Last Nov. 24, Mitsubishi Heavy Industries Ltd. successfully launched an H-IIA F-29 rocket carrying a Canadian communications satellite, marking Japan's first entry into the commercial satellite market.

More good space-related news came on Dec. 11, when astronaut Kimiya Yui of the Japan Aerospace Exploration Agency (JAXA) returned from a five-month stay on the International Space Station (ISS).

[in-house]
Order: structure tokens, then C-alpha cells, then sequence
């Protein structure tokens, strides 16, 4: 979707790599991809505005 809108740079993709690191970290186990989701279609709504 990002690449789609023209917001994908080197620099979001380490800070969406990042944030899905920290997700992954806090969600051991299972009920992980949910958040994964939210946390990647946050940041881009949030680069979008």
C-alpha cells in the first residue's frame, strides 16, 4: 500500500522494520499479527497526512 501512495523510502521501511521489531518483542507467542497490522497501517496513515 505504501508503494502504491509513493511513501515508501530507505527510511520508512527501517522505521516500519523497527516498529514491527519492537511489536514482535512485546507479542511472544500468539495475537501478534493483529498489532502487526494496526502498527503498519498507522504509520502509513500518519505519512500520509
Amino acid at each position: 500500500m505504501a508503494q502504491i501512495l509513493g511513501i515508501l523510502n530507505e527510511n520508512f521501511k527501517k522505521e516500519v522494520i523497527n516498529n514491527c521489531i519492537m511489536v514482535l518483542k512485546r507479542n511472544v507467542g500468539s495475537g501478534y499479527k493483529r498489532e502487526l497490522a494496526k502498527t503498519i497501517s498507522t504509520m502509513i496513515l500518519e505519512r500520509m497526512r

Although these developments led many to dream of a bright future for Japan's space program, an insider in the governing Liberal Democratic Party is more cautious. He says Japan's space development is in fact a "public works project disguised as science and technology," and that the future of Japanese-made rockets is by no means bright.